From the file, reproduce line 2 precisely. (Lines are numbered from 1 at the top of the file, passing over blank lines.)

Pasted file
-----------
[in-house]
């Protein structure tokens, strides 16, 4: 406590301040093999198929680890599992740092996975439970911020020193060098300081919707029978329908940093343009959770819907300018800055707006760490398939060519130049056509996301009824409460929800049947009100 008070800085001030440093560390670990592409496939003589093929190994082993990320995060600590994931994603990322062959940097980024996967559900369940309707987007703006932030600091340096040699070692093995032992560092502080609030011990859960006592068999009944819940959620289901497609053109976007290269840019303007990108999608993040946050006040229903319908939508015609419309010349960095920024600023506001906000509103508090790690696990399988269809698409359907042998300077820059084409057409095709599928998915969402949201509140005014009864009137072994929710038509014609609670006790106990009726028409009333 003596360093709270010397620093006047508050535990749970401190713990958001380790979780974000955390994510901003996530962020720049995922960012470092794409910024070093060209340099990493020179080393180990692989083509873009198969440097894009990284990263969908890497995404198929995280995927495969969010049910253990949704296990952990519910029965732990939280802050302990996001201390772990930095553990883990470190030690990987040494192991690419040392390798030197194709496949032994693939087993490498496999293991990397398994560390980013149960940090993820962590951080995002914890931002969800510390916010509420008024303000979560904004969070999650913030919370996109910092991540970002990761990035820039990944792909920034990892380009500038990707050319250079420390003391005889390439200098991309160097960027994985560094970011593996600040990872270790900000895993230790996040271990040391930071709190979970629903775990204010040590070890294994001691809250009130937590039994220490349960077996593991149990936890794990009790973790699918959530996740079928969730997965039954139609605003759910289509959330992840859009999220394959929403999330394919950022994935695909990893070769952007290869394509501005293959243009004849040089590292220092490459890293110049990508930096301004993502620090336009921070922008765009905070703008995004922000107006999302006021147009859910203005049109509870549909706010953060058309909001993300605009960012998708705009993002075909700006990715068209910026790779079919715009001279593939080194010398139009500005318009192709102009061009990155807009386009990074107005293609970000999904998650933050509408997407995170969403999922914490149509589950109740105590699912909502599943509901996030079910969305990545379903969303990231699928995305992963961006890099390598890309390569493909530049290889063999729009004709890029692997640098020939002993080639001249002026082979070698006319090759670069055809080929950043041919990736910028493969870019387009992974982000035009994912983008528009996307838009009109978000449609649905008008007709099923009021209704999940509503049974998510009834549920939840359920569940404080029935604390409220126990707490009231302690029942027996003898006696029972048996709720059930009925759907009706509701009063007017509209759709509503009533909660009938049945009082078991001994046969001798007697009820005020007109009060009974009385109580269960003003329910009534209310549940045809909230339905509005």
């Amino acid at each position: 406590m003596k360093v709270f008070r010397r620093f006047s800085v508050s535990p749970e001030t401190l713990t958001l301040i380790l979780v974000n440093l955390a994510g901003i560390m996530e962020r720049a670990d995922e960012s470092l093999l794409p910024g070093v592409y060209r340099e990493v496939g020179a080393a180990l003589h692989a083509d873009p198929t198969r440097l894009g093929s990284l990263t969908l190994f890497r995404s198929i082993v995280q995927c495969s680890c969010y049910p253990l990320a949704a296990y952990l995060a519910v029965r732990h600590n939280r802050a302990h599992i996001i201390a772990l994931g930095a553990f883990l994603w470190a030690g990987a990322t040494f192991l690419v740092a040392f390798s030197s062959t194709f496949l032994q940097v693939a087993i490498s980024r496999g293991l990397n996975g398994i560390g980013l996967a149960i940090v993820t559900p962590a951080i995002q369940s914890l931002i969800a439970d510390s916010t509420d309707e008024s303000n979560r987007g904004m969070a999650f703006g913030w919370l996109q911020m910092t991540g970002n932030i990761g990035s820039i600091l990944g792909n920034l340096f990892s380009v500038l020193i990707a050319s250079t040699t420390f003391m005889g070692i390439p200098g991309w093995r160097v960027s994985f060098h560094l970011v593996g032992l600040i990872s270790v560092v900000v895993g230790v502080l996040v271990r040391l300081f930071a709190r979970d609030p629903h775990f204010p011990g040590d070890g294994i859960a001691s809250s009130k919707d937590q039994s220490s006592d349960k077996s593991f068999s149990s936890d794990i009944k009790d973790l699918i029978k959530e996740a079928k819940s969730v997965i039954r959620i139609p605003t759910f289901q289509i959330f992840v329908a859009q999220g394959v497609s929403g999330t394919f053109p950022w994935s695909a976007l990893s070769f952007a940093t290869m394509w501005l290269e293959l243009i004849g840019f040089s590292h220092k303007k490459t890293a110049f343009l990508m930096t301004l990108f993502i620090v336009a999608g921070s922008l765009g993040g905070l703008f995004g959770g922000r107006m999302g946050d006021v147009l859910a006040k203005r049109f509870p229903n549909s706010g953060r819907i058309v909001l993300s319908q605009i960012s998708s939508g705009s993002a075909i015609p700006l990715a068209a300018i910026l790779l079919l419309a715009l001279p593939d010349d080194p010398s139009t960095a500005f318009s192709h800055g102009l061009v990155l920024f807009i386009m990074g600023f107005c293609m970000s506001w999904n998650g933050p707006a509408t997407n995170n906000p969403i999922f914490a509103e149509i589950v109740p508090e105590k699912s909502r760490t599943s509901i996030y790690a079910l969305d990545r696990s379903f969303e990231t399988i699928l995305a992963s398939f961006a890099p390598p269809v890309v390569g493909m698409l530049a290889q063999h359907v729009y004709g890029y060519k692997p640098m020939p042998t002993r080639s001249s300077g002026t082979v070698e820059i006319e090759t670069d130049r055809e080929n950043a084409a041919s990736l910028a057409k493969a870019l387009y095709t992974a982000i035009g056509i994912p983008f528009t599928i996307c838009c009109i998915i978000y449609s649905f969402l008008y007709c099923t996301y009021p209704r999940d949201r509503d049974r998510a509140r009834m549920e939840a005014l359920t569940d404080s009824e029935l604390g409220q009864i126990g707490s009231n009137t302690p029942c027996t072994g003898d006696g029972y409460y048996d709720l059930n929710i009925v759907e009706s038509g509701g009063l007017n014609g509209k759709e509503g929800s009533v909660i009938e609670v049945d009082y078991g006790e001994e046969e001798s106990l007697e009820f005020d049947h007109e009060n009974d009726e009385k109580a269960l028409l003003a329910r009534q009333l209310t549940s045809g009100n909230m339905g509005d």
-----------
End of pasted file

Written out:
């Protein structure tokens, strides 16, 4: 406590301040093999198929680890599992740092996975439970911020020193060098300081919707029978329908940093343009959770819907300018800055707006760490398939060519130049056509996301009824409460929800049947009100 008070800085001030440093560390670990592409496939003589093929190994082993990320995060600590994931994603990322062959940097980024996967559900369940309707987007703006932030600091340096040699070692093995032992560092502080609030011990859960006592068999009944819940959620289901497609053109976007290269840019303007990108999608993040946050006040229903319908939508015609419309010349960095920024600023506001906000509103508090790690696990399988269809698409359907042998300077820059084409057409095709599928998915969402949201509140005014009864009137072994929710038509014609609670006790106990009726028409009333 003596360093709270010397620093006047508050535990749970401190713990958001380790979780974000955390994510901003996530962020720049995922960012470092794409910024070093060209340099990493020179080393180990692989083509873009198969440097894009990284990263969908890497995404198929995280995927495969969010049910253990949704296990952990519910029965732990939280802050302990996001201390772990930095553990883990470190030690990987040494192991690419040392390798030197194709496949032994693939087993490498496999293991990397398994560390980013149960940090993820962590951080995002914890931002969800510390916010509420008024303000979560904004969070999650913030919370996109910092991540970002990761990035820039990944792909920034990892380009500038990707050319250079420390003391005889390439200098991309160097960027994985560094970011593996600040990872270790900000895993230790996040271990040391930071709190979970629903775990204010040590070890294994001691809250009130937590039994220490349960077996593991149990936890794990009790973790699918959530996740079928969730997965039954139609605003759910289509959330992840859009999220394959929403999330394919950022994935695909990893070769952007290869394509501005293959243009004849040089590292220092490459890293110049990508930096301004993502620090336009921070922008765009905070703008995004922000107006999302006021147009859910203005049109509870549909706010953060058309909001993300605009960012998708705009993002075909700006990715068209910026790779079919715009001279593939080194010398139009500005318009192709102009061009990155807009386009990074107005293609970000999904998650933050509408997407995170969403999922914490149509589950109740105590699912909502599943509901996030079910969305990545379903969303990231699928995305992963961006890099390598890309390569493909530049290889063999729009004709890029692997640098020939002993080639001249002026082979070698006319090759670069055809080929950043041919990736910028493969870019387009992974982000035009994912983008528009996307838009009109978000449609649905008008007709099923009021209704999940509503049974998510009834549920939840359920569940404080029935604390409220126990707490009231302690029942027996003898006696029972048996709720059930009925759907009706509701009063007017509209759709509503009533909660009938049945009082078991001994046969001798007697009820005020007109009060009974009385109580269960003003329910009534209310549940045809909230339905509005």